Leaders Who Want To Become Collaborative
There are six types of leaders who do want to take
The Millennial: Fully 75% of the global workforce
will be Millennials by 2025. Collaboration and
teamwork are how they have gone through school
and how they prefer to work. They want to work in a
collaborative work culture, and if they do not find
one, they will likely leave.
The Futurist: There are leaders who see the future
and want to be sure they are prepared to lead in
it. They find collaborative leadership as a natural
and preferred way to work and go on their inside-out
journey to fully develop their values, vision, mission,
The Legacy Leader: These leaders are close to
retirement and want to leave a legacy of positive
human relationships. They were raised in the “old
school” of power-based leadership, and have made
a few adjustments in their style over time. They
are now at a point in their careers when they can
influence significant change in how people work
The Transformer: This type of leader has had what
can be called a significant personal emotional event
like the loss of a loved one, a heart attack, or a
bankruptcy, that causes them to re-evaluate what
is important in their life. These leaders consciously
decide to make a significant change in how they lead
The Pragmatist: The pragmatist has risen through
the ranks of formal power, is very reluctant to give it
up, but sees the handwriting on the wall. Pragmatists
are frustrated with the slowness of hierarchy and
decide to experiment with other approaches. When
none of these really work, they do their homework
and discover that collaboration is the way they need
to lead, decide to take the journey.
The Traditionalist: This leader is the least willing to
try leading collaboratively. They like things the way
they are. They are conservers and rule-followers, or
they simply resist what they consider to be the
latest “fad.” They find themselves, however, in a
rapidly changing work environment and do not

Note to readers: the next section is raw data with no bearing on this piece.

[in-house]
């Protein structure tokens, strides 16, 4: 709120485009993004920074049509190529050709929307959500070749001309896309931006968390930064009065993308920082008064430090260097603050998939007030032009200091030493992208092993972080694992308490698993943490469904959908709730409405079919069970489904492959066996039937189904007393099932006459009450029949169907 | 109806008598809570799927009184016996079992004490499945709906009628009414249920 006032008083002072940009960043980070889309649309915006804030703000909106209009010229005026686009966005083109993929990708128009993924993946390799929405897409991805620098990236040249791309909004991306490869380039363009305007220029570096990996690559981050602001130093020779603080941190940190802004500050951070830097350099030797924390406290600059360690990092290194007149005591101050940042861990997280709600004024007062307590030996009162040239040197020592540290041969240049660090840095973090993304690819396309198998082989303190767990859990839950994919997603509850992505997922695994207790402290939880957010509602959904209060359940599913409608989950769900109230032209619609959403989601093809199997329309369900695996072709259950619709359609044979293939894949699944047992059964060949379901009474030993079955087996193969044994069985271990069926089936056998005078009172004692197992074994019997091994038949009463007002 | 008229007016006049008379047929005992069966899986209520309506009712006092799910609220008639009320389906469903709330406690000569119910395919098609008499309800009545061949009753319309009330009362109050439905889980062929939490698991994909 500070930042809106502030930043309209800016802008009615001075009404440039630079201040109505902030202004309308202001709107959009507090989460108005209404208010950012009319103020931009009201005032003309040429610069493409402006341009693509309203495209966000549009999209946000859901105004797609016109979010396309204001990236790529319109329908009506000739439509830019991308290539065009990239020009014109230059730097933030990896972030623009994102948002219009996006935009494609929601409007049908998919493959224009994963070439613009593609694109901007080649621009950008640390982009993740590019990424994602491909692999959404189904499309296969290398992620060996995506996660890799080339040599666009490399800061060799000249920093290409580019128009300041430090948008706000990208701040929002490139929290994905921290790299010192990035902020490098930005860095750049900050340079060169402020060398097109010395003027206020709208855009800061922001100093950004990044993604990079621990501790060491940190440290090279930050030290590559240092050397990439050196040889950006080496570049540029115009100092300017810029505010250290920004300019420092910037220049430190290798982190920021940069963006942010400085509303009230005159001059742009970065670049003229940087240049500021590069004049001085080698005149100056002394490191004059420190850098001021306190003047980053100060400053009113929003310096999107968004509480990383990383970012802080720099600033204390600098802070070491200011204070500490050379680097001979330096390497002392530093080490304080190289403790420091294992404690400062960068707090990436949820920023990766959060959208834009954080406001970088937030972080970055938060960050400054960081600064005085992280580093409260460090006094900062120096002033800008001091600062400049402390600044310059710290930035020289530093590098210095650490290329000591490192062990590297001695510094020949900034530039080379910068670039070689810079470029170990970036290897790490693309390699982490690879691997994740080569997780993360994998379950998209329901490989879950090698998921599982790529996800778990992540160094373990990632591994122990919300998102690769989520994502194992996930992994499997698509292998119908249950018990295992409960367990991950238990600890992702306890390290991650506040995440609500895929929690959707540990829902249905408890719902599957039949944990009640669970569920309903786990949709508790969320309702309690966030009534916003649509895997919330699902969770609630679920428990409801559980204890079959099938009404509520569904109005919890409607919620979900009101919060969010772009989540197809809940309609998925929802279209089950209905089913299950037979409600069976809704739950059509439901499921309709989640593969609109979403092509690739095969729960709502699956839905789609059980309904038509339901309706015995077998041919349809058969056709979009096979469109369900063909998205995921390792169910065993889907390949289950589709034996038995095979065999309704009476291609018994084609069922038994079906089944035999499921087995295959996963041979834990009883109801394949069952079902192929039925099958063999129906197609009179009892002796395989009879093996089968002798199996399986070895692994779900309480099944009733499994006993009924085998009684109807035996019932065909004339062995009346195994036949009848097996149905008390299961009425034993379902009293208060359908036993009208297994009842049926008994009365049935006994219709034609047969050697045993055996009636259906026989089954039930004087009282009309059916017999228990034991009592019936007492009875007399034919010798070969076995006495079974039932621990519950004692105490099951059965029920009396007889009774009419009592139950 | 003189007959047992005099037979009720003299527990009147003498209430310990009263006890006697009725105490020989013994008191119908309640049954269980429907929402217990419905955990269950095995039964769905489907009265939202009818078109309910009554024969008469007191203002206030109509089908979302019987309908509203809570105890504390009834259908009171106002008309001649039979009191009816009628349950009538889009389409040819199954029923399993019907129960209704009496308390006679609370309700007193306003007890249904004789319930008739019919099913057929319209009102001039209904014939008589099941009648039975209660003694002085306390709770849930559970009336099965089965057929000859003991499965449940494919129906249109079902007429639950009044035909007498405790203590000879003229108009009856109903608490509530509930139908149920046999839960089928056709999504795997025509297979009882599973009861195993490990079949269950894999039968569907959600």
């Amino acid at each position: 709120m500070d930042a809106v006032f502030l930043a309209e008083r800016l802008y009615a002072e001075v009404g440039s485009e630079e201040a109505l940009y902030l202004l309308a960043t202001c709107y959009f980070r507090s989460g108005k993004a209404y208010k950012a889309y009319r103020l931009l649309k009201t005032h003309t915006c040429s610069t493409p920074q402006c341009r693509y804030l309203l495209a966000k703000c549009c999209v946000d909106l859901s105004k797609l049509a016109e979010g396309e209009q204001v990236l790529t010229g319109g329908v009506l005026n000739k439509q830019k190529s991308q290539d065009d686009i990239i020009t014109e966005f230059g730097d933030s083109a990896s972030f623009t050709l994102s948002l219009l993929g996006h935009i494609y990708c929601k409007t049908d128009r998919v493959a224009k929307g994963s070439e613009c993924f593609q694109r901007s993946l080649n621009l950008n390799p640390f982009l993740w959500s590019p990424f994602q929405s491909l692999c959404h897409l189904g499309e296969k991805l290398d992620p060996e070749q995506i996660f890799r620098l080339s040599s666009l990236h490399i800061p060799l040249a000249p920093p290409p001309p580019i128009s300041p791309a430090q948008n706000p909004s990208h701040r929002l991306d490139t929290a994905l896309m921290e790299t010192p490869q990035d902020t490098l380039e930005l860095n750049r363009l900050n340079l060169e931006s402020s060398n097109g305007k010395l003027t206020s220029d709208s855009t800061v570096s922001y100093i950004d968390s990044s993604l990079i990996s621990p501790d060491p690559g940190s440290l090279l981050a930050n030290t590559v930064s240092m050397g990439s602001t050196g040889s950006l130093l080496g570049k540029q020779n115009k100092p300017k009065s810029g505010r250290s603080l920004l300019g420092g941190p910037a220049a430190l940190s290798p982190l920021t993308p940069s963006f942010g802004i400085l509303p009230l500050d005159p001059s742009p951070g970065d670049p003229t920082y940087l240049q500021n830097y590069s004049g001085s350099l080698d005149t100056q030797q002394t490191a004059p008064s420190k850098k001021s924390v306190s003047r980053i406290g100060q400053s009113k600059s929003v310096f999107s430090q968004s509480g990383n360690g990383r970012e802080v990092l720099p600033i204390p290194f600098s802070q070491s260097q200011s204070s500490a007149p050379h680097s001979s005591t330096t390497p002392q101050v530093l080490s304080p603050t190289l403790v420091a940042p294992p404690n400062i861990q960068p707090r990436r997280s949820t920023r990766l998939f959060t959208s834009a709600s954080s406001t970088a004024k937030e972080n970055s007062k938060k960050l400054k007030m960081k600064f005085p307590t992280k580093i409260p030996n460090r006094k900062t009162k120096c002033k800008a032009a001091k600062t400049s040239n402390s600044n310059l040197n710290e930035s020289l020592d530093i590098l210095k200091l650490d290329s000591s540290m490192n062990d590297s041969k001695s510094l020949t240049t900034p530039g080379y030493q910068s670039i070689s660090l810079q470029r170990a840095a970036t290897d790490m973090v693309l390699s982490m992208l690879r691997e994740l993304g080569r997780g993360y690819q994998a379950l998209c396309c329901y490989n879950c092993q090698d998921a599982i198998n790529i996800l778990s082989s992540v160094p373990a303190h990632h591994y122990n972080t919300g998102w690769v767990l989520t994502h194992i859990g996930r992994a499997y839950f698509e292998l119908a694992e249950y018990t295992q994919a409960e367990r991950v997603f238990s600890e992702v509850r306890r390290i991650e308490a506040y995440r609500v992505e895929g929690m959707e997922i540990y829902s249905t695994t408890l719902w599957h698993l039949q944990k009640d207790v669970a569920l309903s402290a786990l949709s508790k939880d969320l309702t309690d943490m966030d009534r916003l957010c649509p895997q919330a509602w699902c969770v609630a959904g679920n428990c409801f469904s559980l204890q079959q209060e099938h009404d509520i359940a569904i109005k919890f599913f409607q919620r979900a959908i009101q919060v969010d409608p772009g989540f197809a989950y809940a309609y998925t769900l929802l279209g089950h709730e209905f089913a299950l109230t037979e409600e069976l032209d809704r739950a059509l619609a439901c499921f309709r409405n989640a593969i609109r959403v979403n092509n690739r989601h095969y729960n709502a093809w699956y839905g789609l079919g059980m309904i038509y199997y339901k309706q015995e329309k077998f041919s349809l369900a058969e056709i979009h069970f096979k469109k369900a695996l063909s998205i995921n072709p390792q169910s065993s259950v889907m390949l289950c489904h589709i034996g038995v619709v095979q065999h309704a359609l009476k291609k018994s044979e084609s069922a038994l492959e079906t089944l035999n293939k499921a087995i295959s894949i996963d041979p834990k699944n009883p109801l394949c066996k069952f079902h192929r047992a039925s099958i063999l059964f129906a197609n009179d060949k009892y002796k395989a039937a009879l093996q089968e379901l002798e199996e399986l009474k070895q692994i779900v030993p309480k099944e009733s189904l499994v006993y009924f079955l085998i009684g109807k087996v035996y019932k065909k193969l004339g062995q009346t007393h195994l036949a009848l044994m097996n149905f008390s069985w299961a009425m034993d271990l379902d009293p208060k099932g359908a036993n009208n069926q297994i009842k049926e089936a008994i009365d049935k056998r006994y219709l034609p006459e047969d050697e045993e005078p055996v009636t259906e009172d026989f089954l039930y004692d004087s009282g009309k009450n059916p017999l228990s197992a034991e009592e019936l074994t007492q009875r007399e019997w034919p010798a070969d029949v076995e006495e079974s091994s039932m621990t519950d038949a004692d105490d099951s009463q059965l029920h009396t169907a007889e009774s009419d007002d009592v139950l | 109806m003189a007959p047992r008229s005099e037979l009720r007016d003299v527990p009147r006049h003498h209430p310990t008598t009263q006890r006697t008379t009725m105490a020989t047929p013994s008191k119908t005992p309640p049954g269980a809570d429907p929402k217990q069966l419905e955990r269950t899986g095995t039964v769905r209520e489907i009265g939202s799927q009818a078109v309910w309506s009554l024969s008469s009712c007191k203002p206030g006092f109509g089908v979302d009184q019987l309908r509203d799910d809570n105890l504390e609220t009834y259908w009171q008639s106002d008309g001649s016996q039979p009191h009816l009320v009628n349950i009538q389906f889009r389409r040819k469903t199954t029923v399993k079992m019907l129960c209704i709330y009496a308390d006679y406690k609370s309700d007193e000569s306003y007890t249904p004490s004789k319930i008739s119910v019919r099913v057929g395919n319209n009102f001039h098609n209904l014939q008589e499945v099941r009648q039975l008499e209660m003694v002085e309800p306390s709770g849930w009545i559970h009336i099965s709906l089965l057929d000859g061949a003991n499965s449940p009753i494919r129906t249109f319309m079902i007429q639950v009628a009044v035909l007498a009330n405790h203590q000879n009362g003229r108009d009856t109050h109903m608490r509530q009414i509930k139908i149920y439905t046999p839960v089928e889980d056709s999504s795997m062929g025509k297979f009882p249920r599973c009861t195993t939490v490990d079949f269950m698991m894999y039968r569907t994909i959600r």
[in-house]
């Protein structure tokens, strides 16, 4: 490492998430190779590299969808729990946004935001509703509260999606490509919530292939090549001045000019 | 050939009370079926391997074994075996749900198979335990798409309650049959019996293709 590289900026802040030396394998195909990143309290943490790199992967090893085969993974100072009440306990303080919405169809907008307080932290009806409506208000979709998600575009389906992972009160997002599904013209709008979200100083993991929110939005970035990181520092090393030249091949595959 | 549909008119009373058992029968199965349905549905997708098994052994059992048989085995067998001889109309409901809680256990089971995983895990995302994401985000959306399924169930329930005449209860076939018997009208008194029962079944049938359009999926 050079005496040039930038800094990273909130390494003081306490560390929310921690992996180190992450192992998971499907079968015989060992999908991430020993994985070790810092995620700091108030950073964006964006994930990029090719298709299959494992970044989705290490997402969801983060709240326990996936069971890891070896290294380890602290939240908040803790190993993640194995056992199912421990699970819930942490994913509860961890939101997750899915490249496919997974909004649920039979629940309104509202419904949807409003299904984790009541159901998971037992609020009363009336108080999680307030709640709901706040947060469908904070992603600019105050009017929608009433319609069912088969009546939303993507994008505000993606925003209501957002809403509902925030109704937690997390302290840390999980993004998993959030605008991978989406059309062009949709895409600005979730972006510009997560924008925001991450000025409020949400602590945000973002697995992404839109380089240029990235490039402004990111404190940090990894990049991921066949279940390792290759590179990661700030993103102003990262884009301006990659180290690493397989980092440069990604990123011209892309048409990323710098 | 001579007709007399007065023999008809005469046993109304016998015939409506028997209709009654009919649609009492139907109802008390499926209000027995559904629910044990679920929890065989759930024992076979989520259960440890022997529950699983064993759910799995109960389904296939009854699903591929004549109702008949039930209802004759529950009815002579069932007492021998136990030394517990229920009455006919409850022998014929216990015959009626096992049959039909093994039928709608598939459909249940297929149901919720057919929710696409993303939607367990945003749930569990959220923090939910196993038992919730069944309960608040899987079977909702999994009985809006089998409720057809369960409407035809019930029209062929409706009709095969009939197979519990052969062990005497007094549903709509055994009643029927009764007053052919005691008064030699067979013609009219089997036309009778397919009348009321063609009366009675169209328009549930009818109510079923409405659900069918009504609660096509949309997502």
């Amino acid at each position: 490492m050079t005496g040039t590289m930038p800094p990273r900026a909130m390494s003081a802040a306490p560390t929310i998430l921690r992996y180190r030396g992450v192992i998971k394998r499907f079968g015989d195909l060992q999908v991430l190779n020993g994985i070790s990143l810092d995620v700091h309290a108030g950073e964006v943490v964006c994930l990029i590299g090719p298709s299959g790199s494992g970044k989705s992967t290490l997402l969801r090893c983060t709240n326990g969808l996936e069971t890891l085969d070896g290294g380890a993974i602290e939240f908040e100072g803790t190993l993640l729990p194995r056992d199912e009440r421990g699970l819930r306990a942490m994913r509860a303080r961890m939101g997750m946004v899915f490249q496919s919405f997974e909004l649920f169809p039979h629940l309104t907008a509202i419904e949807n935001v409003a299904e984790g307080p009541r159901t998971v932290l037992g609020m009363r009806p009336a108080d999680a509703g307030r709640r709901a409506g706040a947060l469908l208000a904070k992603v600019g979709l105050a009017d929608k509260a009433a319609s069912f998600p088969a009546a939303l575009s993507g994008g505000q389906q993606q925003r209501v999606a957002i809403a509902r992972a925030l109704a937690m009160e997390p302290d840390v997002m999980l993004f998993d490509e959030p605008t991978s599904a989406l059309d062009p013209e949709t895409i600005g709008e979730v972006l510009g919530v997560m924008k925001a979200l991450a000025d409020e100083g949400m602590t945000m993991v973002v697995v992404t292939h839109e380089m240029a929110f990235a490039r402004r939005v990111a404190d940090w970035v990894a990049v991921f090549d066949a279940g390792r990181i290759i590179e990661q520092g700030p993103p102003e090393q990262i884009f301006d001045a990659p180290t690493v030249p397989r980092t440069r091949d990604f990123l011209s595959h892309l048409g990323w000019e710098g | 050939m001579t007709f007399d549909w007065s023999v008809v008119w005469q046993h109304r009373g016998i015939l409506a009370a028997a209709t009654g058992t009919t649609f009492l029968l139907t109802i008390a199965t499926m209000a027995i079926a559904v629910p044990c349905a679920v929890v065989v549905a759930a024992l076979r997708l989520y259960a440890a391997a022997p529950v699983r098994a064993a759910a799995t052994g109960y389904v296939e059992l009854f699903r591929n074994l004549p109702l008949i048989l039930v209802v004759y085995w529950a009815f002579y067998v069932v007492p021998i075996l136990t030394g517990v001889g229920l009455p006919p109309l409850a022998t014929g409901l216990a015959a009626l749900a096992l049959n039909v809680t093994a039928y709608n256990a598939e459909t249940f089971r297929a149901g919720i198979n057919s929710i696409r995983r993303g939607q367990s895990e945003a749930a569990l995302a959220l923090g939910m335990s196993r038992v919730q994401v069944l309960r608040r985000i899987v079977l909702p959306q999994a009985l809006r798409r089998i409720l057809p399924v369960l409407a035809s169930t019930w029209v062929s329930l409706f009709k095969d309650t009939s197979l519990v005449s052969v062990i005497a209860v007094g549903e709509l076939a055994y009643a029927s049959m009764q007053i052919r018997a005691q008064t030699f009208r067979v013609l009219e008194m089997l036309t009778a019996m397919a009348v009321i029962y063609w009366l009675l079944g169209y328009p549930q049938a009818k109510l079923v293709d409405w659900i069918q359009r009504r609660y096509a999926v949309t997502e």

know what to do. They receive encouragement from
others to take the journey. They resist. And then
something big happens at work—a Millennial is
made their supervisor, or they are merged into
a company with a more collaborative culture.
After months of consideration, they decide to try the
process. Their prospects for success are not very
high, but it’s great they’re giving a shot.
Not everyone is cut out to be a collaborative leader.
But if the leader chooses to take the journey, is the
view worth the climb? The payoffs are immeasurable.
The workplace culture shifts from power to trust as
the driver for behavior. Workers feel psychologically
safe, and are therefore more productive. Teams are
trust-based, aligned, and make the right decisions
quickly with consensus. Organizational changes
are owned and have an 80% chance of success.
Collaboration is the way people naturally want to
work, and in the Digital Age, it is how we must work if
we are to meet the many challenges we face.
Edward M. Marshall, Ph.D. is Founder & Managing Partner of The Marshall Group, LLC. He is a pioneer
and thought leader in the field of collaborative leadership and cultural transformation. Dr. Marshall
teaches leadership at Duke University and is an executive coach. He is the author of Leadership’s 4th
Evolution: Collaboration for the 21st Century.
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